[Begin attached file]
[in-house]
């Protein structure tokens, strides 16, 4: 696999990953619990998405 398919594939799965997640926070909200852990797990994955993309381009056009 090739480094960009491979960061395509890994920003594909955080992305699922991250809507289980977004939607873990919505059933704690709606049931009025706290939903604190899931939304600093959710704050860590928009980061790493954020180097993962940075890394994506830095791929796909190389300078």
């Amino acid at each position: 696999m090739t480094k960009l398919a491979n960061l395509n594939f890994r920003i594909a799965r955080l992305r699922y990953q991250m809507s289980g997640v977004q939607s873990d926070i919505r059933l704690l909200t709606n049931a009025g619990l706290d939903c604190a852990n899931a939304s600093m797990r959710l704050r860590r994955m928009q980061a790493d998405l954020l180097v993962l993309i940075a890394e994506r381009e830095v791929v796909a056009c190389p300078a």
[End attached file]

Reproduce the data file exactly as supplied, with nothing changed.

[in-house]
């Protein structure tokens, strides 16, 4: 696999990953619990998405 398919594939799965997640926070909200852990797990994955993309381009056009 090739480094960009491979960061395509890994920003594909955080992305699922991250809507289980977004939607873990919505059933704690709606049931009025706290939903604190899931939304600093959710704050860590928009980061790493954020180097993962940075890394994506830095791929796909190389300078």
């Amino acid at each position: 696999m090739t480094k960009l398919a491979n960061l395509n594939f890994r920003i594909a799965r955080l992305r699922y990953q991250m809507s289980g997640v977004q939607s873990d926070i919505r059933l704690l909200t709606n049931a009025g619990l706290d939903c604190a852990n899931a939304s600093m797990r959710l704050r860590r994955m928009q980061a790493d998405l954020l180097v993962l993309i940075a890394e994506r381009e830095v791929v796909a056009c190389p300078a």